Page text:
Wednesday, March 23, 2016


So, I decided I was finally ready to take a stab at reclaiming some yarn.  Since it was my first time trying it out, I figured it might be easier to start with a chunkier weight until I get the technique down.  I picked a dark charcoal cardigan that is a wonderfully soft cotton-acrylic blend, and may likely be reborn as a cowl.  Plus, added bonus -- the sweater ended up being knit with two strands together, so twice the yardage!

Well, let's get to it, shall we?

A knit or crocheted seam is the winner
First of all, when picking a sweater for reclaiming, one of the first things to look at are the seams.  A knit or crocheted seam, like in the picture above, is what you're looking for.  A machine-sewn seam, like the one below, won't do you any good because it means the material was cut, and you'll just end up with a bunch of short pieces of yarn when you unravel it.  (Note: some garments have button bands or edges that cover the seams -- these can be a gamble, since you don't know what's underneath.)
Anything machine sewn just won't work out well
Another important thing to check is the tag -- that will tell you what the fibres are made of.  Most clothing today is made from acrylic or other man-made materials.  Acrylic yarn itself is fairly cheap, so it's up to you if you want to put in the time and effort to recycle it, or if the cost of the garment is worth it for the amount you'll get.  Try to avoid anything with a lot of elastic fibres if you can...they're just a pain to knit with.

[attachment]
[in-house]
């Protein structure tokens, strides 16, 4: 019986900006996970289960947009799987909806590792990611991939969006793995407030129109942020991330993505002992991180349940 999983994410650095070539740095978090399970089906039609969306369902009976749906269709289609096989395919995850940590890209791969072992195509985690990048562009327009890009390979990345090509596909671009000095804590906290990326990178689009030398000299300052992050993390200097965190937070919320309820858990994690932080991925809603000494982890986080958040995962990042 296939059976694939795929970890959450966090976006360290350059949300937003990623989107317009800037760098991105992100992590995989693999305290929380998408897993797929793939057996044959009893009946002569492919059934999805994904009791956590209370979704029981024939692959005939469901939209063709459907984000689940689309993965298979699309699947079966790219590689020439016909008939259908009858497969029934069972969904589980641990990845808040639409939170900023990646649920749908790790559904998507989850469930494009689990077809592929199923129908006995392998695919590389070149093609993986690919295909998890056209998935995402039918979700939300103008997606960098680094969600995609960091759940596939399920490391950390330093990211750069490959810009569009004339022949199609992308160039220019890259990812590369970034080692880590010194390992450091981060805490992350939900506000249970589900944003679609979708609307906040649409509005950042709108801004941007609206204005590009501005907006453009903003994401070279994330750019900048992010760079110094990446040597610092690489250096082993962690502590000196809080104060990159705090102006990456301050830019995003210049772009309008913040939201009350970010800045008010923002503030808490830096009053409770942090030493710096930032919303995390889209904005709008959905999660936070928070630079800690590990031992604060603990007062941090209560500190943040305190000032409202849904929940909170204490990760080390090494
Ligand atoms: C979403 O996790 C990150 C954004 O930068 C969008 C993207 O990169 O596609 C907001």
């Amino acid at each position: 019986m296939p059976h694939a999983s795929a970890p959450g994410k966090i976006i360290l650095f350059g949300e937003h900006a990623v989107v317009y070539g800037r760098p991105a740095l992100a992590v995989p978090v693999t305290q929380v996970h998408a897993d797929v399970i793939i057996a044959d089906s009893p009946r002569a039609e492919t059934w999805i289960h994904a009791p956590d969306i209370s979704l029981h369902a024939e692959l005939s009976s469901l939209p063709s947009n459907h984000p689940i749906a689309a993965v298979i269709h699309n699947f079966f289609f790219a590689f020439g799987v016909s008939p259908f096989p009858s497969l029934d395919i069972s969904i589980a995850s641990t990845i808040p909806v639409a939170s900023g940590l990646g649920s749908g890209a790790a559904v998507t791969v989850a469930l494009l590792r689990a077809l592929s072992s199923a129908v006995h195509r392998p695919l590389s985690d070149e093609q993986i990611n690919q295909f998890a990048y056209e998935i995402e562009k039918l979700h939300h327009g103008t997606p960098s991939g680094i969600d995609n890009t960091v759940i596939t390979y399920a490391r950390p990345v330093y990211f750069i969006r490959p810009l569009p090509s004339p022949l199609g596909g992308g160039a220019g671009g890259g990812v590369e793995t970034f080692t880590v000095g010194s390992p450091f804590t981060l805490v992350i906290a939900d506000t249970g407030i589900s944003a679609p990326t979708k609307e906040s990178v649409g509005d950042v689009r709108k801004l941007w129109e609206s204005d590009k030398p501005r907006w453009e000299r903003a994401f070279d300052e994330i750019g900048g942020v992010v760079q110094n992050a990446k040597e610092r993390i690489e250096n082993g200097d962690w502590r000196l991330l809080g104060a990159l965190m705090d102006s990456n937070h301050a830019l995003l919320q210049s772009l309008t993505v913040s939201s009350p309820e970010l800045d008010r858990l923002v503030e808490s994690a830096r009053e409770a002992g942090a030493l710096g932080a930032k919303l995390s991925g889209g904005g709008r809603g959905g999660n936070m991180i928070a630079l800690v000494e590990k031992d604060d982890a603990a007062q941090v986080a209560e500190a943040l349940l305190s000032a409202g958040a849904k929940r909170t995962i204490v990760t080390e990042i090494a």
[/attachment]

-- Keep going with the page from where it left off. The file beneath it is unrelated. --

Sometimes (like here) the 1% lycra is a separate strand, which is easily removed when unraveled

Personally, I went in hunting for natural fibres for the most part this time around, since they're usually beyond my price range, but I did pick up a couple of acrylic blends that were just too soft and wonderful to pass up.  

Be sure to check the condition of the garment as well...any signs of moth damage means it's a no-go -- you do NOT want to risk the rest of your stash by bringing moths home, and the yarn is likely pretty damaged anyway.  A small hole or repair isn't too bad, though you might end up with a few shorter lengths.  Wool tends to felt together over time, so check for felting.  Felted yarn won't unravel, so it's a waste of time and money.  (Unless you're looking for felted material to use for sewing projects...but that's a whole other subject.)

Once you've got your sweater, the first step is to remove any tags or buttons that would get in the way, then find a seam and start dismantling it.  Most seams would logically start at the bottom, or under the arms, or the end of a sleeve.  Whoever was making this particular sweater may have been drinking that day, because it was really all over the place.  (One sleeve started in the middle, and worked out to each end...?!?)  A seam ripper might come in handy, or you could always help it along with scissors (as long as you're careful not to cut the material itself).  Personally, I hang onto the lengths of yarn from the seams, in case I need them later for seaming or repairs, or just as scrap yarn.